Startup Financial Models: Why they matter and how to build them
Goal setting and tracking is the backbone of every successful business. Access our free startup financial model template here, and read on to dive into the what, why, and how of financial modeling for startups.
- What is a startup financial model?
- What components should a startup financial model contain?
- Ramp’s free three-statement model template for startups
What is a startup financial model?
Forecasting across key metrics, such as revenue and core expenses, helps teams ensure they are marching in the right direction, holds functional teams accountable, allows finance leads to calculate runway, and helps founders make strategic decisions for their business. A startup financial model is an essential tool that numerically represents a startup’s strategy, vision, and goals across KPIs.
What components should a startup financial model contain?
The exact metrics forecasted may differ slightly based on your startup’s core business, but at a minimum, startup financial models should include revenues, customer count, expenses, and runway. One of the most common types of financial model is a three-statement model, which links an income statement, balance sheet, and cash flow statement into one dynamically connected model.
Forecasts should be based on growth assumptions applied on historical data, and teams should pressure test assumptions made around growth rates and conversion rates. The higher level of confidence you have in your forecast, the more strategic you can be when planning based on projected financials. If you have limited historical data, or other reasons to believe your internal data will not accurately inform assumptions, we recommend using industry benchmarks.
In early stages, focusing forecasts on near-term revenue, customer, and cost projections helps teams narrow in on what matters. However, as a startup evolves, forecasting will get more nuanced as different divisions run their own P&L and hiring processes and teams start to look at additional metrics. Regardless of the size of your startup, these forecasts will play a critical role not just in internal planning, but also in VC fundraising, as they will drive all conversations around financial projections and due diligence.
Ramp’s free three-statement model template for startups
It’s clear that a startup financial model is essential for your business, but it can be tedious to build one out from scratch. That’s why the team at Ramp has built a template for you to get started, with the ability to modify as needed. Go ahead and click here to get started.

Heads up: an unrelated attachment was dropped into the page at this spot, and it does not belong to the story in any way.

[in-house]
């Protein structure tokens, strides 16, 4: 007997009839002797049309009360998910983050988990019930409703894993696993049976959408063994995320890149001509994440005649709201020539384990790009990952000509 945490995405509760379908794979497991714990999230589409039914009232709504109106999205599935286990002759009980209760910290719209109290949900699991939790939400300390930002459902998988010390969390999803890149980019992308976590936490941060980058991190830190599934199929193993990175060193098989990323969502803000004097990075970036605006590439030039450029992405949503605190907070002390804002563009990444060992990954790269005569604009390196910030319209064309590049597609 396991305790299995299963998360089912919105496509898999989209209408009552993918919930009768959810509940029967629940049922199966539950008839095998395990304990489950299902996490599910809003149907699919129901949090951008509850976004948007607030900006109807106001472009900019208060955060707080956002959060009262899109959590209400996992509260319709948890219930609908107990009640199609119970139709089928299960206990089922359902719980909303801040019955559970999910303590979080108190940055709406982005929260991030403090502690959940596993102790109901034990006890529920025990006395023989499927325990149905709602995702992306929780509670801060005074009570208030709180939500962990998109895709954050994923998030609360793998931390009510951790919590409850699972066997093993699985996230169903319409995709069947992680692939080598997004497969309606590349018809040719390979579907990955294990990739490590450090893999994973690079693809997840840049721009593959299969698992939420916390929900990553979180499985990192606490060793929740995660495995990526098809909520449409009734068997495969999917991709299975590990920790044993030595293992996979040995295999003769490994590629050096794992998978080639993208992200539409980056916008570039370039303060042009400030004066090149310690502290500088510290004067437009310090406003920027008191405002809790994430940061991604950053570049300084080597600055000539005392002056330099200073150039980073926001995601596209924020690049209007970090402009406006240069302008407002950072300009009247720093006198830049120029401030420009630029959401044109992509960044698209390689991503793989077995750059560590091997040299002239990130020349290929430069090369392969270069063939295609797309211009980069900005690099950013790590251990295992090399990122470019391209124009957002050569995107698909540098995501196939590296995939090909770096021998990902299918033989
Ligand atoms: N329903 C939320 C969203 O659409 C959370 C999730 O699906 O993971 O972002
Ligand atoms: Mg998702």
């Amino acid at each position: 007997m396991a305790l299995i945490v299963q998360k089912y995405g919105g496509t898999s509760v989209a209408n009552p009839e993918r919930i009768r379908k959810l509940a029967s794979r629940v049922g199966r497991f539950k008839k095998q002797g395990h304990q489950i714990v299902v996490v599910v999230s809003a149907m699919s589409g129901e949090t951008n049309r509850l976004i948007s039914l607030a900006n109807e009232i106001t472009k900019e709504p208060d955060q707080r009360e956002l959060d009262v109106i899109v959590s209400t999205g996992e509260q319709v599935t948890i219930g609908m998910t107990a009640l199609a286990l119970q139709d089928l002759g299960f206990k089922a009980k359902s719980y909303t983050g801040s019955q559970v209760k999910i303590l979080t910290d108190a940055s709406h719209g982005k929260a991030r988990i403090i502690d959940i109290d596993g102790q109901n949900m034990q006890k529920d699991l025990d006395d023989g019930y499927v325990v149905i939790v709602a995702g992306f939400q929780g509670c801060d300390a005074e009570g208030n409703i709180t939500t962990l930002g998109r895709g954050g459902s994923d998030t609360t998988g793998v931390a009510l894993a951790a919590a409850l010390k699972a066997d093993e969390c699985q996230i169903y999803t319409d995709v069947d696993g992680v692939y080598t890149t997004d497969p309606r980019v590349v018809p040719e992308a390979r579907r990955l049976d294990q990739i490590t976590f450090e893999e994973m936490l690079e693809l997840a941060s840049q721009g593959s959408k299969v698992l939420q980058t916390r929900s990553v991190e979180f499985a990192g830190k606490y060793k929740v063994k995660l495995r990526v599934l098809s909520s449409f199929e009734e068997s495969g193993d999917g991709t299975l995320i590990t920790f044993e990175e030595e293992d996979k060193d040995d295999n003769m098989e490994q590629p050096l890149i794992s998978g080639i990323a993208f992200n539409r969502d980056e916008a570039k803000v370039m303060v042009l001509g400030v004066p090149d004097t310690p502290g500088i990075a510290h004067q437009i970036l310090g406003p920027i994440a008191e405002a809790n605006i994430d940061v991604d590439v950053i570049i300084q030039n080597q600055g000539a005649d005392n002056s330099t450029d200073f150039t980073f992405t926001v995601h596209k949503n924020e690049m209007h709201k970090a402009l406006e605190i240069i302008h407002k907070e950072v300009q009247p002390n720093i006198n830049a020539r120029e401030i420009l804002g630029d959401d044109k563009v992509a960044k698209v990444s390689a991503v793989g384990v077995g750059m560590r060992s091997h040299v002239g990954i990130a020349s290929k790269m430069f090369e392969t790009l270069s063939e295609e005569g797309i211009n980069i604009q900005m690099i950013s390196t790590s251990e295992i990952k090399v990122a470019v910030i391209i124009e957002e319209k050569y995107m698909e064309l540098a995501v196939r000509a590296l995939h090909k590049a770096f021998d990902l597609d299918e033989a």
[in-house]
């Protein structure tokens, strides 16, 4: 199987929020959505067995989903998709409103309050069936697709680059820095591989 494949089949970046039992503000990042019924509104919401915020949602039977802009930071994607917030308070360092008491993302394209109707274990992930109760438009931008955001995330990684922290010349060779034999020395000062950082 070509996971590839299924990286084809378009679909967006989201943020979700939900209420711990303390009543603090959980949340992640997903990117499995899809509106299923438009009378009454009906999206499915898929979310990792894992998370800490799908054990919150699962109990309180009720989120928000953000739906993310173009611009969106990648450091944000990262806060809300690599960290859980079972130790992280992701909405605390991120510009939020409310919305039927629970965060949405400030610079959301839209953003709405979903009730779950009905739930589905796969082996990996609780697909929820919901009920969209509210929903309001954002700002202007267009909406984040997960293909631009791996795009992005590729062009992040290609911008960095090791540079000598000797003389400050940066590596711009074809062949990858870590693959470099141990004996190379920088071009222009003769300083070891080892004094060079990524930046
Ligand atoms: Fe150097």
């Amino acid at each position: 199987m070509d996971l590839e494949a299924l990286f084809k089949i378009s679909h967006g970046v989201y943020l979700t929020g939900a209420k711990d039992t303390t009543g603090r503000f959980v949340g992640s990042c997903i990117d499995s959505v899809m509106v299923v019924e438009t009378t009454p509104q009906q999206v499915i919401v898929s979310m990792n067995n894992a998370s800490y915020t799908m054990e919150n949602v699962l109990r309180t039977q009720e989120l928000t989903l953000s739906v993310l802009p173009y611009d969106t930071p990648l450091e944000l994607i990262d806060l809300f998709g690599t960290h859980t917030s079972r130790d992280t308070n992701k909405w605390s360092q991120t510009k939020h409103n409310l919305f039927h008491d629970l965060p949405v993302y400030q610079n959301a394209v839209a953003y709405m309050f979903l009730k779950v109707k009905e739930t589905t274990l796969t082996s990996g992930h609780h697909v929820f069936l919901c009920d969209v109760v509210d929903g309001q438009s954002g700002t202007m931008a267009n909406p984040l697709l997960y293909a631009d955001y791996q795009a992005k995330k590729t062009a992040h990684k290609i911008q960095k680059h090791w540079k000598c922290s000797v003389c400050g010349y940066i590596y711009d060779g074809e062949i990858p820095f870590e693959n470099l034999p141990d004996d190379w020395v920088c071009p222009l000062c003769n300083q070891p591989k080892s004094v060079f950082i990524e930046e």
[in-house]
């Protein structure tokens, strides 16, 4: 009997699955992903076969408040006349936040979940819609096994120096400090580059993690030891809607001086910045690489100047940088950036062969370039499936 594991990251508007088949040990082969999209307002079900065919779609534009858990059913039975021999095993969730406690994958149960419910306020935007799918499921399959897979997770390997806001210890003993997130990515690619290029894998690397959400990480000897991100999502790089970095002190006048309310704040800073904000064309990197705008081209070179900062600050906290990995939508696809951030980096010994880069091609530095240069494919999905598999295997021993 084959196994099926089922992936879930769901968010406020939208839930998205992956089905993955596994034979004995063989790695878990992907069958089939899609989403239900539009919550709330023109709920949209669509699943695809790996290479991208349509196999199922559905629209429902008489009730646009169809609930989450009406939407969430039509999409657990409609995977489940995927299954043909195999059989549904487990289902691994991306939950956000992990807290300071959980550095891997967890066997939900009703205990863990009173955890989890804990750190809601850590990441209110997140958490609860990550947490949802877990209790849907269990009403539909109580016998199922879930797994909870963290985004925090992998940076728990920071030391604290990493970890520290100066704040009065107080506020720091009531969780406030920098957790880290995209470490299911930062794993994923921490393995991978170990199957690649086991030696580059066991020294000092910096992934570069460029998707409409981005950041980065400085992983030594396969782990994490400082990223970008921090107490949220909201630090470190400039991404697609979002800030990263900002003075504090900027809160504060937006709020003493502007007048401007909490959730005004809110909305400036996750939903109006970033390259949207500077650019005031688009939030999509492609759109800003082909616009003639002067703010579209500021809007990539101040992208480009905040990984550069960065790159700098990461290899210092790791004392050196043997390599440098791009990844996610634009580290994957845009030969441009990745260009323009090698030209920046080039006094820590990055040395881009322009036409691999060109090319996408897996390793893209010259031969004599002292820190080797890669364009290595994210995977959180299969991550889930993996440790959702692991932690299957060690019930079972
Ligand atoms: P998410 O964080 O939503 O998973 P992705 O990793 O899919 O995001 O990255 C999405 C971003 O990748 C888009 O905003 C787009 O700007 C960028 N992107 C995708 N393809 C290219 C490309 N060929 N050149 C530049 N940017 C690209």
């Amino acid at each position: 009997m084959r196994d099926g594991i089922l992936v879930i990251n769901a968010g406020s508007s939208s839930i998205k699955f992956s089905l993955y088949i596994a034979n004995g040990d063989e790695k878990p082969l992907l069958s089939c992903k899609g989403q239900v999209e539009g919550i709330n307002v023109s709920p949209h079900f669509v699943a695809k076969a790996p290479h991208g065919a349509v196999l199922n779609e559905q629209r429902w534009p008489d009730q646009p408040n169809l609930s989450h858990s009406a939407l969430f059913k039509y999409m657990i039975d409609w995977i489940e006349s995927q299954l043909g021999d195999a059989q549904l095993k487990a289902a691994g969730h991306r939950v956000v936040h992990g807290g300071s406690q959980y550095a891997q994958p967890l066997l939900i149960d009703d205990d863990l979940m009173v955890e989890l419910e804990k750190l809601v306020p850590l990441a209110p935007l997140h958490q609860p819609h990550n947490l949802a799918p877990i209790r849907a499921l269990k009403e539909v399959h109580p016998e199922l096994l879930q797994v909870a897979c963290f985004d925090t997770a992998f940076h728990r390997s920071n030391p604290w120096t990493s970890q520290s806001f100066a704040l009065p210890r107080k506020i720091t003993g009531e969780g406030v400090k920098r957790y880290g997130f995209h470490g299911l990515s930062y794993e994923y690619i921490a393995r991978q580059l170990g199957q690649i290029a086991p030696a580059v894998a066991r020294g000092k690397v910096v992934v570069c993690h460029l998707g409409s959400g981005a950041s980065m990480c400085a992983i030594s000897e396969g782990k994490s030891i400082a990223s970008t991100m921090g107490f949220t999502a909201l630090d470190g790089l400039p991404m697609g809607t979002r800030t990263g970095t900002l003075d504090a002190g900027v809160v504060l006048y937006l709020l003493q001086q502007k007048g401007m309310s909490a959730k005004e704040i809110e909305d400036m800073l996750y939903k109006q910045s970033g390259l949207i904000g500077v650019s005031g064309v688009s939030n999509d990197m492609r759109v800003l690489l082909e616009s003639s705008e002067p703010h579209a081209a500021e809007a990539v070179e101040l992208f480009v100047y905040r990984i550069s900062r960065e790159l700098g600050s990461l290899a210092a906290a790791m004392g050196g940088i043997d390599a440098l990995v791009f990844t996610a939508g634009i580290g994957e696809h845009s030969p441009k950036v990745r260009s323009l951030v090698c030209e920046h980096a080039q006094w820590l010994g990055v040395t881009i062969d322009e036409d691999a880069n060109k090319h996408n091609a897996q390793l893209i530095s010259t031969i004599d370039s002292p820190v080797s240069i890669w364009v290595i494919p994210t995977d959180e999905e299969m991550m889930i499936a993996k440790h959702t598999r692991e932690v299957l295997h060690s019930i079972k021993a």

How to navigate our free startup financial model template
If you’ve never seen a three-statement model before, or spent much time digging into one, they can be confusing and overwhelming. We’ve added comments throughout the template to make navigation as easy as possible, but you can find more detailed instructions on how to make sense of the model, and apply it to your business, below.
- The template is broken out into a ‘Model Summary’ tab, which contains the three-statement model, including all inputs and outputs, and a ‘Headcount Census’ tab.
- While not used directly in the Model Summary tab, the Headcount Census tab can be used to model headcount expenses.
- All inputs are highlighted yellow, and the rest of the model will update dynamically.
Navigating the Model Summary tab
- The Model Summary tab is broken out into an Income Statement, Cash Flow Statement, and Balance Sheet.
- Income Statement - illustrates total profit or loss over a period of time. Informed by user revenue and expense assumption inputs
- Cash Flow Statement - illustrates how much cash and cash equivalents (CCE) are generated and used during a given time period
- Balance Sheet - states total assets, liabilities, and shareholders' equity at a specific point in time, offering a comprehensive view into a business’ financial position
- Revenue and expense inputs will inform the model output, so aim to maximize level of confidence in projections. You can reference the Headcount Census tab to inform payroll expenses in detail.
- The model is structured towards a B2B SaaS that tracks financial performance monthly and annually, but you can leverage the general structure as a starting point and adjust to fit your needs.
- We strongly recommend spending time getting familiar with the model and understanding how all components of a three-statement model work together.
VCs and angel investors are going to want to see your core projected business metrics - revenues, costs, customers - regardless of how mature your startup is. However, as your startup matures, the list of metrics investors are interested in seeing also grows. You can view our full list of recommended metrics, and access our list of 100+ free startup pitch deck examples, here.
Financial projections are often used to inform nearly all short-term and long-term planning for a business. Tactically, under-forecasting can lead to teams leaving strategic growth levers untapped, and over-forecasting can lead to frustrated teams, mismanaged cash flow, and ultimately more adverse cost-cutting measures.
Every startup is different, which means the specifics of every startup financial model is different. Our free tool is more targeted towards B2B SaaS businesses, and while we’ve tried to keep the template as applicable as possible to a wide range of startups, it’s not a silver bullet. We recommend using this template as a starting point and making adjustments as needed, as nobody knows your business better than you do. You can even learn more about the best way to create your balance sheet by reading the Ramp Team’s deep dive here.